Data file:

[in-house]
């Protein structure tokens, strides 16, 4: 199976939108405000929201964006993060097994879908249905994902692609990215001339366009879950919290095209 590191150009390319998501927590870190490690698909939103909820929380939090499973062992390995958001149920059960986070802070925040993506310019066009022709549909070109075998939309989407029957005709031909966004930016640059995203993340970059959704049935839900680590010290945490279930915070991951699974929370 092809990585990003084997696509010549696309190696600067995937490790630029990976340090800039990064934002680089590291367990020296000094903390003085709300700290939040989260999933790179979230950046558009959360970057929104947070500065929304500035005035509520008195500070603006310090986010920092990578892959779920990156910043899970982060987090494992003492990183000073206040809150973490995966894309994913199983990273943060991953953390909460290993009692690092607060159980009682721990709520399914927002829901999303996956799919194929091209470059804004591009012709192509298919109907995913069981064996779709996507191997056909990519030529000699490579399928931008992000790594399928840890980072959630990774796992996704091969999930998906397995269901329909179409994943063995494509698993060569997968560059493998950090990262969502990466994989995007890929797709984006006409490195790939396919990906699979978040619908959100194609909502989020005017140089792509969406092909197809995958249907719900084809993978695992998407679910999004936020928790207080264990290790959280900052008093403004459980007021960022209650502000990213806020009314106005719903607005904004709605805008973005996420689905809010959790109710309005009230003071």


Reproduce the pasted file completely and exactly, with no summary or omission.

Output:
[in-house]
């Protein structure tokens, strides 16, 4: 199976939108405000929201964006993060097994879908249905994902692609990215001339366009879950919290095209 590191150009390319998501927590870190490690698909939103909820929380939090499973062992390995958001149920059960986070802070925040993506310019066009022709549909070109075998939309989407029957005709031909966004930016640059995203993340970059959704049935839900680590010290945490279930915070991951699974929370 092809990585990003084997696509010549696309190696600067995937490790630029990976340090800039990064934002680089590291367990020296000094903390003085709300700290939040989260999933790179979230950046558009959360970057929104947070500065929304500035005035509520008195500070603006310090986010920092990578892959779920990156910043899970982060987090494992003492990183000073206040809150973490995966894309994913199983990273943060991953953390909460290993009692690092607060159980009682721990709520399914927002829901999303996956799919194929091209470059804004591009012709192509298919109907995913069981064996779709996507191997056909990519030529000699490579399928931008992000790594399928840890980072959630990774796992996704091969999930998906397995269901329909179409994943063995494509698993060569997968560059493998950090990262969502990466994989995007890929797709984006006409490195790939396919990906699979978040619908959100194609909502989020005017140089792509969406092909197809995958249907719900084809993978695992998407679910999004936020928790207080264990290790959280900052008093403004459980007021960022209650502000990213806020009314106005719903607005904004709605805008973005996420689905809010959790109710309005009230003071």